The ability of restricted selection indices to prevent genetic change in a restricted trait over several generations of selection was studied using deterministic computer models. Four loci, two affecting each trait independently, and two pleiotropic loci, one affecting each trait in the same direction, and one with opposite effects, were modelled. In general, continued effectiveness of the restriction was achieved only when the restricted trait was affected by only one locus. In some conditions (equal gene frequencies), an independent locus and one pleiotropic locus affecting the restricted trait allowed maintenance of the restriction. The results suggest that long-term restriction may be very difficult without re-estimation of parameters.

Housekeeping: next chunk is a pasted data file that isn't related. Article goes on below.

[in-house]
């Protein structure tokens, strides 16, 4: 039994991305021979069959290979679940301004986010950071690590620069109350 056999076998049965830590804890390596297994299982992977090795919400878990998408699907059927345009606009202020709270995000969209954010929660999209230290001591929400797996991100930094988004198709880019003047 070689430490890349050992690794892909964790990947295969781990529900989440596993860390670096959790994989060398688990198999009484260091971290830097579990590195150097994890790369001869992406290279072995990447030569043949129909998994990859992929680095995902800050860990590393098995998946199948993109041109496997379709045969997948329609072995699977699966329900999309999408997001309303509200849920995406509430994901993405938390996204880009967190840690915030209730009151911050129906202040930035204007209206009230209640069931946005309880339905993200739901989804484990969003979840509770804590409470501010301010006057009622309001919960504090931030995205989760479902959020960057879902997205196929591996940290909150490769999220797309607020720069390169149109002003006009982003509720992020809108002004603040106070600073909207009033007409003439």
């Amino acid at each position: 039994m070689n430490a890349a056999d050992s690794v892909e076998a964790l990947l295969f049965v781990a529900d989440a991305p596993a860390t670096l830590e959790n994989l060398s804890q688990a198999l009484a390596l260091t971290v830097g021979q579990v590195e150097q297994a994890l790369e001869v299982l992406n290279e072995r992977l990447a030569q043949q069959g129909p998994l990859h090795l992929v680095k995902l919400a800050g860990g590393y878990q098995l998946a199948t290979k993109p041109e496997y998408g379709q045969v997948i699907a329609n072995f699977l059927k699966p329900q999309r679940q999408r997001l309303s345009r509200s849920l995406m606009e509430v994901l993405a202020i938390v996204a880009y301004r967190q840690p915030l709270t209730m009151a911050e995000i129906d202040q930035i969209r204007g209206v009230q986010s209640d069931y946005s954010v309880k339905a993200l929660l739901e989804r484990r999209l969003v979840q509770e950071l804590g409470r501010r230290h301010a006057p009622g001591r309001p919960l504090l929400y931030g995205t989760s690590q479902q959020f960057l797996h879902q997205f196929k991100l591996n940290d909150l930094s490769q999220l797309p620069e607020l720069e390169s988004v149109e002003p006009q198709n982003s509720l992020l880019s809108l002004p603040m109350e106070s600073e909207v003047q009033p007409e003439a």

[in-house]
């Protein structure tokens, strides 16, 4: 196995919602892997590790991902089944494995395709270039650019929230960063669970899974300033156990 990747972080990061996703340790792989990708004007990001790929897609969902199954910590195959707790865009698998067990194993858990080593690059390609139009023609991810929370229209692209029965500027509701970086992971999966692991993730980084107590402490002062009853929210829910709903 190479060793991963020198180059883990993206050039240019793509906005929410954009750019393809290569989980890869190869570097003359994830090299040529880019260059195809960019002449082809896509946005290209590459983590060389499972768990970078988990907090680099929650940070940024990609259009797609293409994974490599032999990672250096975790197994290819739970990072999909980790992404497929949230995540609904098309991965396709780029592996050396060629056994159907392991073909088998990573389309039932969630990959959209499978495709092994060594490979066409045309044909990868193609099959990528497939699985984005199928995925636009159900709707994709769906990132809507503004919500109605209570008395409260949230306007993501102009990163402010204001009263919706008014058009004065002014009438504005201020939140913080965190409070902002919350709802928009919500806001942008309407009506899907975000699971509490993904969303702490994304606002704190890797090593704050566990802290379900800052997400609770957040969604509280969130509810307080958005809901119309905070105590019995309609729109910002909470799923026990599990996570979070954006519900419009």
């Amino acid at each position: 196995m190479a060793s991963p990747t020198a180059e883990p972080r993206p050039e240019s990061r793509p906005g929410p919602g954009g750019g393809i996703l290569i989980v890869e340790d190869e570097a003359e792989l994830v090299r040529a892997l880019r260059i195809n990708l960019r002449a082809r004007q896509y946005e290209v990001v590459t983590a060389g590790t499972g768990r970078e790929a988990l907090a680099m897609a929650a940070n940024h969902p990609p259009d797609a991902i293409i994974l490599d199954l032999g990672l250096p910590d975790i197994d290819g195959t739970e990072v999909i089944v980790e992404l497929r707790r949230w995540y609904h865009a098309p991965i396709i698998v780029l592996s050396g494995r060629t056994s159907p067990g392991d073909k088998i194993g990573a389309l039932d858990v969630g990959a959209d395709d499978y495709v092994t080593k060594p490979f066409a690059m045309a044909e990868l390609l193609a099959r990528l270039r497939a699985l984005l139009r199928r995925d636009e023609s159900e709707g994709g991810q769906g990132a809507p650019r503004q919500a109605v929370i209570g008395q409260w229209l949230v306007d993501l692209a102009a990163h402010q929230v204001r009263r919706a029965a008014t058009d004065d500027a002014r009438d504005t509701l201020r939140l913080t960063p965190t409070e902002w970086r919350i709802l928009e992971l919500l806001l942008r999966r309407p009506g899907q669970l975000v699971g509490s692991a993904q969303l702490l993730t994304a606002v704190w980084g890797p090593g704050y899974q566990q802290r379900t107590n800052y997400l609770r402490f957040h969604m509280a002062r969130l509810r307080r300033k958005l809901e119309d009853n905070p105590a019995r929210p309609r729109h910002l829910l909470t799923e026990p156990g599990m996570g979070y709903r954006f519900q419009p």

The accumulation of beneficial and harmful mutations in a genome is studied by using analytical methods as well as computer simulation for different modes of reproduction. The modes of reproduction examined are biparental (bisexual, hermaphroditic), uniparental (selfing, automictic, asexual) and mixed (partial selfing, mixture of hermaphroditism and parthenogenesis). It is shown that the rates of accumulation of both beneficial and harmful mutations with weak selection depend on the within-population variance of the number of mutant genes per genome. Analytical formulae for this variance are derived for neutral mutant genes for hermaphroditic, selfing and asexual populations; the neutral variance is largest in a selfing population and smallest in an asexual population. Directional selection reduces the population variance in most cases, whereas recombination partially restores the reduced variance. Therefore, biparental organisms accumulate beneficial mutations at the highest rate and harmful mutations at the lowest rate. Selfing organisms are intermediate between biparental and asexual organisms. Even a limited amount of outcrossing in largely selfing and parthenogenetic organisms markedly affects the accumulation rates. The accumulation of mutations is likely to affect the mean population fitness only in long-term evolution.